Take the 2-minute tour ×
Stack Overflow is a question and answer site for professional and enthusiast programmers. It's 100% free, no registration required.

I have been working on a small hobby project for over a year now. Its written in C++, using SDL/Image/Mixer and Minizip. It uses OpenGL for rendering.

Till July of this year I had been maintaining and testing both x64 and x86 versions of the code. Both compiled without any changes to the original code and ran exactly the same.

However, around August i moved the code upto SDL 2.0 from 1.2.15 and started only maintaining and testing the x64 version. Now when i try to build a x86 version I am getting the below problem.

Correct Output

Incorrect Output

- Things I have tried:

  • gDebugger: both version of the code create the same type of context. However accumulate buffer is 64 bits in both. Cannot find a way to disable it.

  • ran it through drmemory: no alarming memory or heap corruption

  • check contexts on creation: both version create the same value context in SDL, both generate the same "No OpenGL context has been made current" even after calling SDL_GL_MakeCurrent, but the x64 version works, the x86 debug version gives a black screen, and the
    x86 release version gives the above output.

Both the x64 and x86 version are the same exact code, which used to compile and work properly before SDL 2.0. I am not sure if its a bug in SDL, or something i did wrong. Let me if you need more information on this.

Update:

  • I am using pure GL 1.1 code only, so no shaders or vbo's. Using only glVertexPointer, and associated glColorPointer and glTexCoordPointer functions. all arrays are defined as GL_types, with the gl functions given the pointer to the client memory. All textures are rendered as quads.

    GLfloat vertex_array_3f[12];
    //Initialize array
    glVertexPointer(3, GL_FLOAT, 0, vertex_array_3f);
    //set color and tex pointers
    glDrawArrays(GL_QUADS, 0, 4);
    
  • The context type I am requesting is 2.1, but instead i get a backward compatible context. Doesnt cause any issues in the x64 version.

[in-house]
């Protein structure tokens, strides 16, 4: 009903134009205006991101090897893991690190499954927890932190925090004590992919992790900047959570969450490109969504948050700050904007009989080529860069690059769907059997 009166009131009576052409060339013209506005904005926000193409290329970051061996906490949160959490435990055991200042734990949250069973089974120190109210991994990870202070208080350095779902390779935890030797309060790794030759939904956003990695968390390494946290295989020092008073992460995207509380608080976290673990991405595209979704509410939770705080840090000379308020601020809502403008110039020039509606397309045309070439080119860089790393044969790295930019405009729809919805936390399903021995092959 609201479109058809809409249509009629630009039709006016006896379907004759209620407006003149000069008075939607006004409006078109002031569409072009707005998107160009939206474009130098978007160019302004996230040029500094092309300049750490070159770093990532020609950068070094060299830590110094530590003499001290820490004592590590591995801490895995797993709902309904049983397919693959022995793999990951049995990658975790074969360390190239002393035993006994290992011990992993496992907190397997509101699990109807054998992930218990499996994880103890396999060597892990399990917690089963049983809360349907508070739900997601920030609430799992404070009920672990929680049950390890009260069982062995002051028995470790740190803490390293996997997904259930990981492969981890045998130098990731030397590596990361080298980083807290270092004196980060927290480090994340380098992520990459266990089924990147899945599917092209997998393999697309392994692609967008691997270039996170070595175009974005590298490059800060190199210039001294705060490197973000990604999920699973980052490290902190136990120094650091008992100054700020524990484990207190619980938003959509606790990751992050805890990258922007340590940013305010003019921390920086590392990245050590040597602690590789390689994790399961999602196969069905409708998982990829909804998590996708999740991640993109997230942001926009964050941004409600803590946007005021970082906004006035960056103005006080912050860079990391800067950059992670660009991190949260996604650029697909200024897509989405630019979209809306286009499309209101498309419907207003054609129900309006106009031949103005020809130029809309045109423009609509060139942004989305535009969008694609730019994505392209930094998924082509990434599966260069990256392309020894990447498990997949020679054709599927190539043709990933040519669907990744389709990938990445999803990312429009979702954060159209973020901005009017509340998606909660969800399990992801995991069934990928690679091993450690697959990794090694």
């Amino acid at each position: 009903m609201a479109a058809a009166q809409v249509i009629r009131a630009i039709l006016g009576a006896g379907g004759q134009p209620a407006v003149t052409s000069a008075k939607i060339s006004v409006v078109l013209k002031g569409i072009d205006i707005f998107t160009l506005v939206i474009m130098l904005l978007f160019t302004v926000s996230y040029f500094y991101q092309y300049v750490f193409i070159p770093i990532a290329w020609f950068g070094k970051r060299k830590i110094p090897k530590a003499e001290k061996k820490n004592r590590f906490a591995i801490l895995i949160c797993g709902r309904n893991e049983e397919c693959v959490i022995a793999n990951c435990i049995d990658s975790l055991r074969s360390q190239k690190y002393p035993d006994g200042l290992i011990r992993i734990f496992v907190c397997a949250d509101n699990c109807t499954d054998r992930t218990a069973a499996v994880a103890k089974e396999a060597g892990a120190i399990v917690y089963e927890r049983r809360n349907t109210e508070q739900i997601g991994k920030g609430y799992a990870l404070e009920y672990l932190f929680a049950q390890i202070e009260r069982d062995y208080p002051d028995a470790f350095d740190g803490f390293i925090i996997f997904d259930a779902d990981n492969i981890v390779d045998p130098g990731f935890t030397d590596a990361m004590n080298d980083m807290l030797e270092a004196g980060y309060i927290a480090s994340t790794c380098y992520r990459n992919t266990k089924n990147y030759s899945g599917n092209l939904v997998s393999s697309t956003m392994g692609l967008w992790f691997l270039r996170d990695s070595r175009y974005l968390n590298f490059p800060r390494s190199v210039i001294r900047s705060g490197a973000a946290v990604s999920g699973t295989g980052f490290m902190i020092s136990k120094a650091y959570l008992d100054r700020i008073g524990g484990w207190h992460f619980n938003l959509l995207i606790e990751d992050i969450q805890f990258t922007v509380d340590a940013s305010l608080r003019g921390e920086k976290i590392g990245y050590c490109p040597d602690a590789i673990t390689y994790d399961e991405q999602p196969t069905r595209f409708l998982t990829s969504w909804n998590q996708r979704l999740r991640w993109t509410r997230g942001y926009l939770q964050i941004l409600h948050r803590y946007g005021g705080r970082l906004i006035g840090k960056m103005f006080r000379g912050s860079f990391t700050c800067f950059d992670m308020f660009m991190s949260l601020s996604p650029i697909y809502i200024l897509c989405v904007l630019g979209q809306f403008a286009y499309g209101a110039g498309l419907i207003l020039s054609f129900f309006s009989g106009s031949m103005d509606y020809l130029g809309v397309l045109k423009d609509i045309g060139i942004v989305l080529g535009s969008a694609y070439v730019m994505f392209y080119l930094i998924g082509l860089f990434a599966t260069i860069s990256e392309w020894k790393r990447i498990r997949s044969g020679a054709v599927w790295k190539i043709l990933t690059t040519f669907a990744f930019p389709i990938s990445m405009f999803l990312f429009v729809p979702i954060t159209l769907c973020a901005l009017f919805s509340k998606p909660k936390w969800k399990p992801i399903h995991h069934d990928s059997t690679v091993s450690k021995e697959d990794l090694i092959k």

• I also changed over the from VS2010 express to VS2012 express during the same period. But i do remember it compiling succesfully for x86 for VS2012 express.

edit: Has any one experience anything like this before? I am doing some testing in the meanwhile, if i find anything will post the findings below.

share|improve this question
    
More information would definitely be helpful, in particular whether you are using VBOs or client memory, how you setup your vertex pointers and any relevant vertex shader. The big thing that changes between an x86 and x86-64 build is the size of pointer types, incorrectly written vertex array pointers may be producing what I can only imagine right now are incorrect texture coordinate issues. –  Andon M. Coleman Sep 30 '13 at 23:32
    
updated the question with more information. let me know if you need more. –  Richard Peters Sep 30 '13 at 23:53
    
Regarding "backward compatible" contexts. The distinction between core and forward/backward compatible was only introduced with OpenGL 3.x and only truly settled with language introduced in OpenGL 3.2. If you ask for a 2.1 (or older) context on a driver that implements 3.2 or greater it will probably report the version string as something like "X.Y backward compatible", where X.Y is greater than the version you requested; this is normal. –  Andon M. Coleman Oct 1 '13 at 4:38
    
yeah, i was aware of the way backward compatible context part. what about the accumulation buffer? it says 64 bits even for the x86 application. –  Richard Peters Oct 1 '13 at 7:33
    
The accumulation buffer actually has nothing to do with the CPU word size, it is part of the framebuffer that literally accumulates color. Much like you may have a 16/24/32-bit depth buffer, you can even have 128-bit accumulation buffers (though not common in modern desktop hardware -- SGI had some truly exotic hardware back in the day, spec.org/gwpg/pastissues/Oct98/opc/SGI/summary/drv/SGI.008.html). In fact, if I recall there are a couple of GDI-only formats in Windows that offer 128-bit accumulation. –  Andon M. Coleman Oct 1 '13 at 7:42

Your Answer

 
discard

By posting your answer, you agree to the privacy policy and terms of service.

Browse other questions tagged or ask your own question.